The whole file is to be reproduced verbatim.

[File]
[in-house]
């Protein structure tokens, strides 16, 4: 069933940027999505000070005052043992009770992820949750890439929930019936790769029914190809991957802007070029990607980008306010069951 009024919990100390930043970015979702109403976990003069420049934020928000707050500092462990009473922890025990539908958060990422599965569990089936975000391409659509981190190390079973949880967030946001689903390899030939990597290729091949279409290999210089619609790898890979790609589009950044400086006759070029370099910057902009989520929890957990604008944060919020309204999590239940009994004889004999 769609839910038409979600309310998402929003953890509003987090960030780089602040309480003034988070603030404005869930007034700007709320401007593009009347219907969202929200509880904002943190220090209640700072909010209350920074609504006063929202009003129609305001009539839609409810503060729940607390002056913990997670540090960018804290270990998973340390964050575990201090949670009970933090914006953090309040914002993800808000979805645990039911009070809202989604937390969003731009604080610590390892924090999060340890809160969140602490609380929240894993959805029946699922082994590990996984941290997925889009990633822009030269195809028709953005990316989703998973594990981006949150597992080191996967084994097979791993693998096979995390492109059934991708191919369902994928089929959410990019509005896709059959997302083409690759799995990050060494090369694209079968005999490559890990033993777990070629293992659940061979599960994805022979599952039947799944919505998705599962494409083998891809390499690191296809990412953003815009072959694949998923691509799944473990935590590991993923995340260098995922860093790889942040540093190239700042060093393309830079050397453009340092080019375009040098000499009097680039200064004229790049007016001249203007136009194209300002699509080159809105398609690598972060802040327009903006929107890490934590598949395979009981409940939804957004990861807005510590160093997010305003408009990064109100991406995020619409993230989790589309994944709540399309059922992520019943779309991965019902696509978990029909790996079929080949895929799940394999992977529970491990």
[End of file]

[in-house]
């Protein structure tokens, strides 16, 4: 069933940027999505000070005052043992009770992820949750890439929930019936790769029914190809991957802007070029990607980008306010069951 009024919990100390930043970015979702109403976990003069420049934020928000707050500092462990009473922890025990539908958060990422599965569990089936975000391409659509981190190390079973949880967030946001689903390899030939990597290729091949279409290999210089619609790898890979790609589009950044400086006759070029370099910057902009989520929890957990604008944060919020309204999590239940009994004889004999 769609839910038409979600309310998402929003953890509003987090960030780089602040309480003034988070603030404005869930007034700007709320401007593009009347219907969202929200509880904002943190220090209640700072909010209350920074609504006063929202009003129609305001009539839609409810503060729940607390002056913990997670540090960018804290270990998973340390964050575990201090949670009970933090914006953090309040914002993800808000979805645990039911009070809202989604937390969003731009604080610590390892924090999060340890809160969140602490609380929240894993959805029946699922082994590990996984941290997925889009990633822009030269195809028709953005990316989703998973594990981006949150597992080191996967084994097979791993693998096979995390492109059934991708191919369902994928089929959410990019509005896709059959997302083409690759799995990050060494090369694209079968005999490559890990033993777990070629293992659940061979599960994805022979599952039947799944919505998705599962494409083998891809390499690191296809990412953003815009072959694949998923691509799944473990935590590991993923995340260098995922860093790889942040540093190239700042060093393309830079050397453009340092080019375009040098000499009097680039200064004229790049007016001249203007136009194209300002699509080159809105398609690598972060802040327009903006929107890490934590598949395979009981409940939804957004990861807005510590160093997010305003408009990064109100991406995020619409993230989790589309994944709540399309059922992520019943779309991965019902696509978990029909790996079929080949895929799940394999992977529970491990």